Back in May last year I had fairly major surgery for a endometriosis. It's a horrible condition that can really limit the women who have it including menstrual pain so severe you pass out. But it's pretty misunderstood by the medical profession (it took me nearly 10 years of fighting to even get a referral to a gyne), you get told what you're feeling is normal, nothing shows up on MRIs or ultrasounds, so you can be left thinking its all in your head.

Thankfully I found a great surgeon who totally believed me. After a nearly 4 hour operation she confirmed my endometriosis diagnosis, and explained that my uterus, bowel, overies and appendix were all stuck together in a big mass of scar-like tissue.  I have a video of the surgery (not one for dinnertime viewing!) and it looks like a small army of spiders have been crawling around inside, leaving web trails behind them, gluing everything together. It was eye opening stuff. Finally it wasn't just in my head.

The surgeon explained that it was severe endometriosis, and was very extensive. She removed a lot of the 'webs' but broke the news that the damage to my fallopian tubes from being stuck and pulled and stretched was significant. Pregnancy could be an issue.

So I figured that at the start of a new year it was the right time to start refocusing, and looking this year not on career, but on family. Its not an easy road, but realistically I'm sure it never is. Now isn't the perfect time (hubby isn't working) but realistically I'm not sure there ever is. The thing is I'm ready to to take the first steps.

Monday, 30 March 2015

Weightloss - Celebrating the taboo

So I've been losing weight for a few months now, and I'm pleased to say that I've lost nearly 1.5 stone.  Pretty good going.  And I'm pleased.  Pleased.  It's an achievement.  So why is it that there is this awkwardness in celebrating that?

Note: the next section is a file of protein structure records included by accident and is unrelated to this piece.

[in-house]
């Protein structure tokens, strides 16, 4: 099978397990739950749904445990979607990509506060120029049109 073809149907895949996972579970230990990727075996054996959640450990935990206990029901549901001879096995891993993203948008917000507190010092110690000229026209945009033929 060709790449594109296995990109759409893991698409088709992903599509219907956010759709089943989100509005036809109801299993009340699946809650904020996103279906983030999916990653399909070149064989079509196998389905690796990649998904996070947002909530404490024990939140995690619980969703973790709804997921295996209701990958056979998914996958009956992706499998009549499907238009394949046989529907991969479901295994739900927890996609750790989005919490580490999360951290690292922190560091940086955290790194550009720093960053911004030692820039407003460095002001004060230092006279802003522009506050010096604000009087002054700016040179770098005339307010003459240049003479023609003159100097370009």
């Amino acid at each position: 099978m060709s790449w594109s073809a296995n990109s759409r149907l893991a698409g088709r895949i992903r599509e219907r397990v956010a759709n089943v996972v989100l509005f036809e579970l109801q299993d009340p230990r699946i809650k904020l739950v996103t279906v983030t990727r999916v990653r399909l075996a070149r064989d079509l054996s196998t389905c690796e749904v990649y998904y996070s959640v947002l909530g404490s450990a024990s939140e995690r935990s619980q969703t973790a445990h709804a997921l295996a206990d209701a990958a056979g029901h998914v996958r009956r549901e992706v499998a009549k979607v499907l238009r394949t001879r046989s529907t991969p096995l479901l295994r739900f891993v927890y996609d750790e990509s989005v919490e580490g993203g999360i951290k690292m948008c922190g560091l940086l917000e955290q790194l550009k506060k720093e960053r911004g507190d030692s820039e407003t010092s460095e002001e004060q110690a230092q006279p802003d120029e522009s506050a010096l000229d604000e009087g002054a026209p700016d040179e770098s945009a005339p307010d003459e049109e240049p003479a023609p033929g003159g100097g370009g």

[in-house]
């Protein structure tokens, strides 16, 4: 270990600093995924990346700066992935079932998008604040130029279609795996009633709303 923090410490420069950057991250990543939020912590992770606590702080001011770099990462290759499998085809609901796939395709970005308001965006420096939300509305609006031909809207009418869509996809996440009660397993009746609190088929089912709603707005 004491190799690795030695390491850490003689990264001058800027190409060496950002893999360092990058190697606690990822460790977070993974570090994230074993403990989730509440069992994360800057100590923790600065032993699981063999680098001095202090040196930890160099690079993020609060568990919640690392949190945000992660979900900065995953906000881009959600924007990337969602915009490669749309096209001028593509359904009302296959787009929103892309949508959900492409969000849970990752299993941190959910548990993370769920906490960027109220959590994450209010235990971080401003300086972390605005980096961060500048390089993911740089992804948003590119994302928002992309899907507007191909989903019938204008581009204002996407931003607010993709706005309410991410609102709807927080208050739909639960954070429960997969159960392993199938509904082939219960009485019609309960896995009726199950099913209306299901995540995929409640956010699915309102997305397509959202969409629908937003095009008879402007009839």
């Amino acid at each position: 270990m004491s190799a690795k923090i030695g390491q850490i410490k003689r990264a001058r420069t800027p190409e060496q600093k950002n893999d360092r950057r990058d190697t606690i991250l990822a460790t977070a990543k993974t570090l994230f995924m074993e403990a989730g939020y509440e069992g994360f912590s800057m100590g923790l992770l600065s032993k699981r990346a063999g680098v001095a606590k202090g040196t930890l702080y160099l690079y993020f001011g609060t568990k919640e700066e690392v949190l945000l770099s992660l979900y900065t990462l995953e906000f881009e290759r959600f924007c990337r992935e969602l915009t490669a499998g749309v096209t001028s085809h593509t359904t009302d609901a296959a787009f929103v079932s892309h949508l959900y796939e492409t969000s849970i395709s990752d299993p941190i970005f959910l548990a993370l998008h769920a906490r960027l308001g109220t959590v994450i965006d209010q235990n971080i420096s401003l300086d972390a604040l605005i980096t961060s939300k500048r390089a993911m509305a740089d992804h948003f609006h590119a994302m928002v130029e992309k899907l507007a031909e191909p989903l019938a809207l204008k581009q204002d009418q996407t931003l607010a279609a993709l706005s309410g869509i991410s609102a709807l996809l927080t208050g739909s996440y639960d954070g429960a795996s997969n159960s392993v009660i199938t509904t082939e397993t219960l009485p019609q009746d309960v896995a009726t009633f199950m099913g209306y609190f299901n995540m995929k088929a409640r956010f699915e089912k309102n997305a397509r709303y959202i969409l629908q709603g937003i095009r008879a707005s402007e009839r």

I had a colleague come up to me at the photocopier (yes, really) and look me very seriously in the eye... in order to congratulate me.  His praise was genuinely heartfelt, I was delighted.  I'm immensely grateful for that little metaphorical slap-on-the-back, but it seems that giving the praise didn't make my colleage feel quite so delighted.  He cavetated heavily with a 'Don't take this the wrong way' and a 'I hope you don't mind me mentioning it'... and he waited until we were alone and away from desks in case I was embarassed.

Now, I've always been a big girl, but I'm not keeping my diet a secret - I'm open about it in the office, I make jokes about weigh-day, 'Fat Club', supportive clapping, because, hey, I'm proud.  I've made a decision, I've stuck to it, and I'm riding the entire wave as it goes along.  So why is it, that this celebration needs to stay at the weekly weigh-in?

We get the certificates, the stickers, the support, we have the facebook group, the highly supportive consultant and the new friends we've made - but why is it that out achievements make other people feel uncomfortable?  If I'd stuggled with running, and then decided that I'd take part in a marathon, there would be celebrations and flag-waving along the way.  Hit the wall?  No problem.  Your supporters will be by your side driving you on towards that finish line.  But weight is different, its just too close to the line of being 'rude to mention' and so we end up in a strange dance of 'Oh you're looking well' (which either means you genuinely look well, or in Fat-Girl-Ease that you've put on loads of weight), or 'have you done something to your hair/makeup/clothes' - heaven help anyone to mention the fact that you may have had a few pounds to lose, and my goodness you've taken the bull by the horns and shifted them!

Weight is a taboo.  I've been on the other end of name calling, and it's something that I myself have been very sensitive about in the past, so when someone makes a positive change, it shouldn't be hidden under a bushel.  I'm proud of how far I've got so-far, and look forward to basking in more compliments as I continue to trim.

So to all you dieters out there:  Go you!  Great stuff!  Be proud!